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NORCO – An annual, four-day San Juan Capistrano-to-Norco trail ride in its 18th year turned tragic May 4 when a horse died after a 300-foot fall down a steep, remote hillside near Trabuco Canyon.

Clay Southerland of Orange Park Acres and his 4-year-old, Cash, were among 45 horse-and-rider teams taking part in the 62-mile trek by the Norco Outriders. On the morning of Day 2 – the most technically challenging of the four days -Southerland, 56, fell with his mount and two other horse-and-rider duos along a portion of unforgiving single-track trail.

Southerland, who had fallen with his horse before he came off during the slide down into the ravine, caught up to Cash and reportedly found him lying on his side on a ledge with trouble breathing.

“I tried to make him as comfortable as possible,” Southerland said. “Within three minutes, he was gone.”

The ride, organized into four groups of 11 riders who departed at 15-minutes intervals, followed South Orange County’s picturesque trails through O’Neill Regional Park into Trabuco Canyon and then near Santiago Peak, eventually reaching Norco on Sunday. Southerland was in the second group when trouble struck about 9:30 Friday morning.

The group had left an airfield in Trabuco Canyon at 7 a.m. About three miles into the ride near Holy Jim Canyon, the trail changed from a fire road into a single track.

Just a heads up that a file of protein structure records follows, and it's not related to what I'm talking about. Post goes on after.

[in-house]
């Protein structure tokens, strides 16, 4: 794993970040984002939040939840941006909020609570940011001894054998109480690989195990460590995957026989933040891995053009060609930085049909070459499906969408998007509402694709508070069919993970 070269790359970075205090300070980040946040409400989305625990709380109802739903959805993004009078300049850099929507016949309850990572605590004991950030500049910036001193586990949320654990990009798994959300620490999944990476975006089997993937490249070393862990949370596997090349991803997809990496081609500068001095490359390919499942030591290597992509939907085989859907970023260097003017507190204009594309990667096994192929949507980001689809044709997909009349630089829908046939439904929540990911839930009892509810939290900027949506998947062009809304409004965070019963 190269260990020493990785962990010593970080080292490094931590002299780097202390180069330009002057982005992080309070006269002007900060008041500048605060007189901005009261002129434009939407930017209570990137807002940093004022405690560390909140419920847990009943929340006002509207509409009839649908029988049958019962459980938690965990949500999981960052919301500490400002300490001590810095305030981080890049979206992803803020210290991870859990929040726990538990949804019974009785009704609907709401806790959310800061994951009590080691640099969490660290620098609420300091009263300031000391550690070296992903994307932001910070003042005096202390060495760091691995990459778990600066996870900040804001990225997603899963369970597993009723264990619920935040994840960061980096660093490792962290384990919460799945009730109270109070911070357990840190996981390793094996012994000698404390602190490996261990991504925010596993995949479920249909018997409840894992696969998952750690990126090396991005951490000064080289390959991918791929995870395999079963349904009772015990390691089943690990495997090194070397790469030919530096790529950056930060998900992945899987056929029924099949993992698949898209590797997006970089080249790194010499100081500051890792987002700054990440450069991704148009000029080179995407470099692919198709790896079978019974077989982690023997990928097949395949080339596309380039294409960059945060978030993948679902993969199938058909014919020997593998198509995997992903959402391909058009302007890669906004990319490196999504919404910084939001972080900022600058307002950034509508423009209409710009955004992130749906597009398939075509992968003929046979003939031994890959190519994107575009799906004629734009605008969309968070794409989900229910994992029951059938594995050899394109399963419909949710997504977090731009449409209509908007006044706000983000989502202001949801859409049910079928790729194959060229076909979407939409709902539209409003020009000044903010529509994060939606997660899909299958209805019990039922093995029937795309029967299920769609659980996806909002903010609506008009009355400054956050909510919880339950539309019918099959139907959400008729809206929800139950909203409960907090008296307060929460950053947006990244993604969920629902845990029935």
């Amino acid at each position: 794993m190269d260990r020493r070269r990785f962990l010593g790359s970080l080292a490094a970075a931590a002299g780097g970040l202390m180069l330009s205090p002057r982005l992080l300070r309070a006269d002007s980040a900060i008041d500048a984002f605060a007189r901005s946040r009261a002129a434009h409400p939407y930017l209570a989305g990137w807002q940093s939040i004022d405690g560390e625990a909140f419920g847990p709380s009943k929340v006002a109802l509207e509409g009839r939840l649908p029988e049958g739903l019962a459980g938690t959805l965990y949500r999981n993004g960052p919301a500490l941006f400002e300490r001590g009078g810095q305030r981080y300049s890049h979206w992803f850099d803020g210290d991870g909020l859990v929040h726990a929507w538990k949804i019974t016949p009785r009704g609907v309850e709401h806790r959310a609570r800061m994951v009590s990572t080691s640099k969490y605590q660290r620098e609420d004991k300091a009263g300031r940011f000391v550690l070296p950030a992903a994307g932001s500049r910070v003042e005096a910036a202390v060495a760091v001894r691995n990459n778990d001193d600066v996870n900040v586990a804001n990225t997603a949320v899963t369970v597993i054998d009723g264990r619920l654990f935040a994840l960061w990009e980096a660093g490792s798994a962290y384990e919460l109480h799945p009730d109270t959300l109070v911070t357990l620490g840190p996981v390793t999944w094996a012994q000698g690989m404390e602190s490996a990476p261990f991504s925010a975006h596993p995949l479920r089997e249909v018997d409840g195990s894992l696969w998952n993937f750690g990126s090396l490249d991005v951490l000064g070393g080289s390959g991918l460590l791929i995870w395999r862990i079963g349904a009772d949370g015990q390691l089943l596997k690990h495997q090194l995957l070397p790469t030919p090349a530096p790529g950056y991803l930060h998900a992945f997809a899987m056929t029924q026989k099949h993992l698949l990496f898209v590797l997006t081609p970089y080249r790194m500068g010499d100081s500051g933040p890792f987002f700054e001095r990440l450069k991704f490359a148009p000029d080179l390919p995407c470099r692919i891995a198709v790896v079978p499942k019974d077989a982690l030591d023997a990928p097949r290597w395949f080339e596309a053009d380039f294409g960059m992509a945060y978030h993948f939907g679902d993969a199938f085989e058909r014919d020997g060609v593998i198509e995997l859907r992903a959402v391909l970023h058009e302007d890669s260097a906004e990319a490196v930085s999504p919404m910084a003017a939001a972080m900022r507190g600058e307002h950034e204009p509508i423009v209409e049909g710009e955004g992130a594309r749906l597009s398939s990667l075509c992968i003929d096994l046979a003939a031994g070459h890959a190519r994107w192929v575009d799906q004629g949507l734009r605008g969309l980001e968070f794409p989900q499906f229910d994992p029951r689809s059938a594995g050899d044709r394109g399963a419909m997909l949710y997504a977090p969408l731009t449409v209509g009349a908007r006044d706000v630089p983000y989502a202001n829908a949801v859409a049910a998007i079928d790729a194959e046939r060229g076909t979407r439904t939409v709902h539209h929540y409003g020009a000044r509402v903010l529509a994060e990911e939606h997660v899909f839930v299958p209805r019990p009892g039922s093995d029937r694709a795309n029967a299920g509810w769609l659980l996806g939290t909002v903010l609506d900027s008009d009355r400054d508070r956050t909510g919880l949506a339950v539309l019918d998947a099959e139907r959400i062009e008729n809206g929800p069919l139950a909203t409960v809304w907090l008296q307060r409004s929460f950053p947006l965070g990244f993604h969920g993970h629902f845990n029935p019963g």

When the the trail leader of the group ahead of Southerland, Mike Williams, noticed one of his 11 riders was missing, Williams alerted the group behind him and asked if anyone had seen the missing man and his horse.

Southerland soon thought he saw a flash of a light-colored cowboy hat to his left in the ravine as he rode past. As he slowed Cash and moved to the high side of the trail – just a few feet from a sharp-turning switchback – Cash turned and face-to-face with the horse behind him and made an evasive move away.

“My horse took an evasive action to get away, attempting to climb up the slope,” said Southerland. “The dirt gave way under his front legs and he slid back. He reared up and fell into the ravine with me on his back.”

The evasive maneuver caught up two other riders and their horses, and all went down the slope of thick brush and cactus.

Southerland said everything happened quickly, but he remembered tumbling and Cash rolling over him. He knew Cash had fallen below him because he heard the snapping of tree branches.

One of the other riders, J. T. Garoutte, 53, from Norco, and his horse, Dave, reportedly were caught on a ledge in thick brush before being eventually rescued by Williams and another experienced rider who had cut a path to them. Southerland also climbed up to help Garoutte, and the two men and Dave eventually walked out from the ledge and back onto the trail.

The Norco Animal Rescue Team responded to the emergency. Riders and their horses were later airlifted by a OCFA helicopter. Williams had hiked down into the ravine after he alerted rescue personnel to make sure those two men and their horses were all right. He stayed there until everyone was airlifted. Williams was the last to be pulled up by firefighters.

On Monday, Williams and five other riders hiked four miles to the site of the accident. They gathered up the saddles, tack and supplies. Forty of the initial 45 riders finished the trail ride.

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